“I fear I am not in my perfect mind.”

King Lear, Act 4, Scene 7

William Shakespeare

When I heard of a show being described as “Like watching a masterclass on King Lear under the influence of LSD” (Daily Telegraph) I simply had to book myself a ticket. ‘My Perfect Mind’, created by Told By An Idiot and currently playing in the studio theatre of the Young Vic, first appeared back last April, and is now back, by popular demand, first in London and then on a UK and international tour.blog 1

The play itself, in an incredibly roundabout way, tells the story of Edward Petherbridge (famous for being the original Guildenstern in Stoppard’s ‘Rosencrantz and Guildenstern are dead’ and playing Lord Peter Wimsey on TV) and his experience when he suffered a stroke in New Zealand while about to play King Lear there. He could remember all of the famous and powerful lines, but was completely paralysed down one side of his body.

This might sound like an incredibly moving Channel Four documentary deliberately created to play on your heartstrings, but I promise you, it is so much more entertaining and interesting than that. Directed by Kathryn Hunter (once a famous King Lear herself), written by her, Paul Hunter and Petherbridge, and performed by the latter two actors, this is a close-knit production. This much is obvious from the mutual respect and quick repartee between the two.

In fact, in a play like this, where the situation is constantly changing, and Hunter is literally running around the stage becoming blogthe cleaner, the Kiwi director, the Kiwi prompt lady, Cordelia, a German psychologist with a “borderline offensive” accent and, I felt most importantly, the Fool, this bond between the two actors is vital in making the play seem a whole, rather than lots of little scenes and sketches.

The production is incredibly meta; every time you get used to the crazy direction they’ve gone in, and settle down to enjoy the acting and plot, one of them stops the action and says to the other: “Hold it, hold it, hold it. This is ridiculous and somehow pretentious and slapdash at the same time,” and the engine starts again, and off we go into another, related but completely different direction. Maybe this sounds confusing and an exaggerated conceit, but I promise you, it completely works.

And despite their own criticism of their acting, there are actually several very touching moments in amongst the hilarious blog 3impressions of Laurence Olivier’s racist Othello and a young Edward Petherbridge singing in a talent competition. The brief moments of King Lear are very powerful, especially the storm scene, where Petherbridge bellows the words out, as Hunter rushes around thundering and raining and hailing with the use of various contraptions around the lopsided stage. Another astonishingly touching and powerful moment was when Petherbridge hoarsely uttered the words “Howl, howl” in a corner of the stage, before quickly disappearing off. This must have lasted about ten seconds, and yet with just two words, a whole world of anguish and pain opened up before our eyes. It was moments like this that made me really want to see Petherbridge’s full, straight King Lear – one only hopes the RSC really will pick it up.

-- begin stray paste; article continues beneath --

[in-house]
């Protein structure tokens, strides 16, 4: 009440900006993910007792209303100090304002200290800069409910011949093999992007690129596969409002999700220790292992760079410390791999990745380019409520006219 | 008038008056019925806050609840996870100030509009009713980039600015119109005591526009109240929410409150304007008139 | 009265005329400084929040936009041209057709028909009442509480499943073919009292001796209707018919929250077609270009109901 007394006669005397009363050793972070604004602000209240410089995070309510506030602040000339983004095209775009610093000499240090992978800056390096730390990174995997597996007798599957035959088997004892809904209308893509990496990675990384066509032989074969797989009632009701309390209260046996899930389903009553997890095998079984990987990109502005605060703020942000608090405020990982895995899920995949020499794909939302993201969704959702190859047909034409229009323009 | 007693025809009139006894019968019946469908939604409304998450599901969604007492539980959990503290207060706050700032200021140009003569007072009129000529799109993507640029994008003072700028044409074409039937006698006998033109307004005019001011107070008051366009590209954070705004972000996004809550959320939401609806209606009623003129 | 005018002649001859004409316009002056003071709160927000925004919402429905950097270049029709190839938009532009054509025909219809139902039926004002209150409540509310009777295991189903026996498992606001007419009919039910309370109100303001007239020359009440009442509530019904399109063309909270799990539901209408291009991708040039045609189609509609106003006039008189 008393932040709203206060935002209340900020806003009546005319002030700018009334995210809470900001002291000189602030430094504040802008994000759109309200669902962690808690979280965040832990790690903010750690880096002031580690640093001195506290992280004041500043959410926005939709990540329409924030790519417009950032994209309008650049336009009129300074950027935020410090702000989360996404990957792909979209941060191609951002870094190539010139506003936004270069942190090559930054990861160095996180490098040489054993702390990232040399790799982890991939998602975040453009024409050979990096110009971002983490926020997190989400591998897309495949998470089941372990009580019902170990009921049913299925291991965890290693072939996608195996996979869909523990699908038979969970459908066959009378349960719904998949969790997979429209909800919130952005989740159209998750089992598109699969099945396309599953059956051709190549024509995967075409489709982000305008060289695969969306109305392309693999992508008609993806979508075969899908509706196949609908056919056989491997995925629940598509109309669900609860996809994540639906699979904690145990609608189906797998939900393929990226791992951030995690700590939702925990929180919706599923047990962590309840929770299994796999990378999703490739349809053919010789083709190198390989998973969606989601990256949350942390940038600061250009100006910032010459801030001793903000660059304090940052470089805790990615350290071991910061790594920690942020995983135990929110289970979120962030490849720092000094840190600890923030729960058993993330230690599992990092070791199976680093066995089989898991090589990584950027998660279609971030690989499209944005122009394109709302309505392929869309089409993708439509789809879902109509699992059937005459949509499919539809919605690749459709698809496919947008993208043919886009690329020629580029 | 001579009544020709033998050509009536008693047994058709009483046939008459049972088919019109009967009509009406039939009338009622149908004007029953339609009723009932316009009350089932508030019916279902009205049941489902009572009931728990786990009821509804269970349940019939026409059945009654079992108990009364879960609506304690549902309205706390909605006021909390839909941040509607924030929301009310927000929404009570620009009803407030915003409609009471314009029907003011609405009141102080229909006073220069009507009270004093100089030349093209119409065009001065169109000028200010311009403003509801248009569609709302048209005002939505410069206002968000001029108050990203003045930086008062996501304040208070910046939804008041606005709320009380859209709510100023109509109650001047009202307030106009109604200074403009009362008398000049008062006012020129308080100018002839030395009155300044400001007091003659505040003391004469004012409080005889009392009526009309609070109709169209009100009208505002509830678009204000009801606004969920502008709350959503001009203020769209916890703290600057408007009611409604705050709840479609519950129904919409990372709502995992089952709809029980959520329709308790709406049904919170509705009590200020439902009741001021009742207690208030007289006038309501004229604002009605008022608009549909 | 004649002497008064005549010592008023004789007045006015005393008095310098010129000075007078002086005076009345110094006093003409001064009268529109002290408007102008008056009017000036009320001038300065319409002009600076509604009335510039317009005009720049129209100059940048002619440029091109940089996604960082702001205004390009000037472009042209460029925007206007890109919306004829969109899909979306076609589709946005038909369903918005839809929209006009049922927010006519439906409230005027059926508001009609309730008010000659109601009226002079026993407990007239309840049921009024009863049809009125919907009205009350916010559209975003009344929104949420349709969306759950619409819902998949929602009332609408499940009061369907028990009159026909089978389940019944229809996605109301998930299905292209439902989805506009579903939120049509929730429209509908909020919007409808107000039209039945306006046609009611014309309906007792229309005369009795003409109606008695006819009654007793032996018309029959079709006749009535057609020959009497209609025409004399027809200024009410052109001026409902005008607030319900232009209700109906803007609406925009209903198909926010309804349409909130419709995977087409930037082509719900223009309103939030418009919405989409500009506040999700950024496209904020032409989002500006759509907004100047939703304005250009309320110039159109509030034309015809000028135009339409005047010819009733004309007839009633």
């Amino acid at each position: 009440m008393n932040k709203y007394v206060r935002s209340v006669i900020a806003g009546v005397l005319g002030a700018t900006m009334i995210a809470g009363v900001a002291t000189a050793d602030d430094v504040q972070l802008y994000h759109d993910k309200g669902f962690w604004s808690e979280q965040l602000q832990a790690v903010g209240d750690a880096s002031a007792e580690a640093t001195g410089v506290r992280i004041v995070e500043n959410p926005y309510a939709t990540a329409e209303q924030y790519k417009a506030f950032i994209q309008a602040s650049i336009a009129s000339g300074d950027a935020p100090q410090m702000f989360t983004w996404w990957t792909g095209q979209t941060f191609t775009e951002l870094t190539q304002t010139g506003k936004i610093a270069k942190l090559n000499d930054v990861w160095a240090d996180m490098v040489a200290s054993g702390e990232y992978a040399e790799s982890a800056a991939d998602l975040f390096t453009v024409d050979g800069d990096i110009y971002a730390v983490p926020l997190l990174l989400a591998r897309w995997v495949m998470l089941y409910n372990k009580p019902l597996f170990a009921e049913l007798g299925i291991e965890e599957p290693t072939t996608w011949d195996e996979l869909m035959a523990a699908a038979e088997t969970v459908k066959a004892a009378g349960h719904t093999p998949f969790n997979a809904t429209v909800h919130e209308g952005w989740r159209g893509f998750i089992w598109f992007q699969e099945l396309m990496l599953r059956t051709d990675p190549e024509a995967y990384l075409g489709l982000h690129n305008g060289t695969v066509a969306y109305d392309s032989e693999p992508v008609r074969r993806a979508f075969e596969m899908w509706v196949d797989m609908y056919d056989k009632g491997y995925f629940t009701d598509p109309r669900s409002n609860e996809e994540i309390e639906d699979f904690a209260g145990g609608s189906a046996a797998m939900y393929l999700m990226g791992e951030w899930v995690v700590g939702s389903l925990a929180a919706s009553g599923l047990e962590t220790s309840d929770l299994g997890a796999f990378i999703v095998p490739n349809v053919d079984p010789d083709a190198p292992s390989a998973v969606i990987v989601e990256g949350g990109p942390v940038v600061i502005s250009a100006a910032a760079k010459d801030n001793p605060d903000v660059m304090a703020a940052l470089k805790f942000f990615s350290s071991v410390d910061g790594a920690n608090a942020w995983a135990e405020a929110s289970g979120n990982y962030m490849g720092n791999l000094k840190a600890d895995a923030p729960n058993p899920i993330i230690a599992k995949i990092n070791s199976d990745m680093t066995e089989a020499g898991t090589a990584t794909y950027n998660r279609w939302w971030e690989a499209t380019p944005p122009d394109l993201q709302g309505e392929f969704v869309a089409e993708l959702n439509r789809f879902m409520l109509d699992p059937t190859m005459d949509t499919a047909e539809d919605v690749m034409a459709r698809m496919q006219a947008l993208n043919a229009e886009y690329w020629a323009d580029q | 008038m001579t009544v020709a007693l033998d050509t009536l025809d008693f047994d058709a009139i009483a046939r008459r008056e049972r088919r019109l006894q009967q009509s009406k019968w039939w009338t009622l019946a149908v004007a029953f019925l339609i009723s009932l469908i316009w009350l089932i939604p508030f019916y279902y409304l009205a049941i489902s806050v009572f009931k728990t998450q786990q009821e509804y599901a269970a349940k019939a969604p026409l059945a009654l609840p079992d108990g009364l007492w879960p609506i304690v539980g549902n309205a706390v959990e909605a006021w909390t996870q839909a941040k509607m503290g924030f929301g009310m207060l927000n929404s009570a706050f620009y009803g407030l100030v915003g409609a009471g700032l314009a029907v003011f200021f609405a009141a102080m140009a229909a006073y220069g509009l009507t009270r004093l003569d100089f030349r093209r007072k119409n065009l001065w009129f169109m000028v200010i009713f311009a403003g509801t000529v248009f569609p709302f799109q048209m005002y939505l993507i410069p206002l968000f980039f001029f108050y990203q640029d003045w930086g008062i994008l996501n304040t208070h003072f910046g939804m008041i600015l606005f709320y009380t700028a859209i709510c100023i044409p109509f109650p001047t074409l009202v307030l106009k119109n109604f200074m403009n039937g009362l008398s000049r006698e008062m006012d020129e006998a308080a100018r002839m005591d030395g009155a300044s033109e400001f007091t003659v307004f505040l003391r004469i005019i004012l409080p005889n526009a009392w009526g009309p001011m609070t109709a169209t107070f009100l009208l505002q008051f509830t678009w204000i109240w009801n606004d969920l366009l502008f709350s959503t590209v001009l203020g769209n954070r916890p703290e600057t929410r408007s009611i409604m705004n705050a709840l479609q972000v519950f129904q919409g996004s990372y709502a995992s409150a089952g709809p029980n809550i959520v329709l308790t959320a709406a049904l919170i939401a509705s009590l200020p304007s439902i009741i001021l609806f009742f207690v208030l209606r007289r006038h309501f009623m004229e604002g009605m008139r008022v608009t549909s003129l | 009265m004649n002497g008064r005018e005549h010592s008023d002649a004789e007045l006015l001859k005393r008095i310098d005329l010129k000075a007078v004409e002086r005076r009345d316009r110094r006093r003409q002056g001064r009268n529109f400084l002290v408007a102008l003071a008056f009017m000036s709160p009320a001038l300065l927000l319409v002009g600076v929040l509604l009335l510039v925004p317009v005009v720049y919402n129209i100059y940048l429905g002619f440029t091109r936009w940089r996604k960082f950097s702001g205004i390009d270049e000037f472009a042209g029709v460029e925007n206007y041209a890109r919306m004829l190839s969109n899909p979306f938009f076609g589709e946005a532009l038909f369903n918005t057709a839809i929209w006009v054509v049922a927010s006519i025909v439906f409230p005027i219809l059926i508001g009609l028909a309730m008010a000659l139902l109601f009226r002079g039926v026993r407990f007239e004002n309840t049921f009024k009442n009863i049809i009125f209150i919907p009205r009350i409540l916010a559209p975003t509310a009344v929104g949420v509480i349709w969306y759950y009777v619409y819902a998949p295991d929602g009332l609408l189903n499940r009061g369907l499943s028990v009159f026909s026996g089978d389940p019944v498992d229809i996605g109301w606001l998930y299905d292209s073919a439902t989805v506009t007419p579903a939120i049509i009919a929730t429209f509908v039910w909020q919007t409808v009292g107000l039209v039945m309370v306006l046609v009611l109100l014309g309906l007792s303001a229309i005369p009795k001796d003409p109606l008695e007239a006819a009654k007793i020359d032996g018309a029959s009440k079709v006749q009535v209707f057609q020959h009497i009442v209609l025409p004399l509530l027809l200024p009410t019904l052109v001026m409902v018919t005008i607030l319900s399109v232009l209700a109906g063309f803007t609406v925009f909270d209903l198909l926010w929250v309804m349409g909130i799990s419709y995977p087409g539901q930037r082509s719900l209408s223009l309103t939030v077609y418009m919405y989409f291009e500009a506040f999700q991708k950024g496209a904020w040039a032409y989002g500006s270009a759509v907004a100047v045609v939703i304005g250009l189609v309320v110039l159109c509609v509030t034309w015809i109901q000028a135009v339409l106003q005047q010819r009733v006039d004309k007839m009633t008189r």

The set itself is deceivingly basic; an askew stage (the very epitome of “pretentious” and “slapdash”), white walls behind, table and chairs, a few hats, and several contraptions and seats and things hidden beneath huge dustcloths. Yet the simplicity blog 2makes it easier to flit between sketches quickly, and also provides many of the ‘meta’ jokes in the script, especially some great ones about “miming being such an unsatisfactory medium.” The two cast members use every prop; every inch of floor and wall space to make more actors seem unnecessary, redundant.

Overall, this is a brilliant new piece of theatre, well worth seeing, especially if you are a theatre/Shakespeare fan already. I would especially recommend it to drama and English students, as I think it presents an entirely new perspective of ‘King Lear’, both in relating the intense emotions to the present day and an understandable situation, and also in adding a lot of humour to the gut-wrenching situation. There are also a load of great stagey anecdotes in there which are a lot of fun. The thunderous applause at the end from the packed house was well deserved by Hunter and Petherbridge for their exhausting, triumphant production.

‘My Perfect Mind’ at the Young Vic Theatre: 4/5 stars

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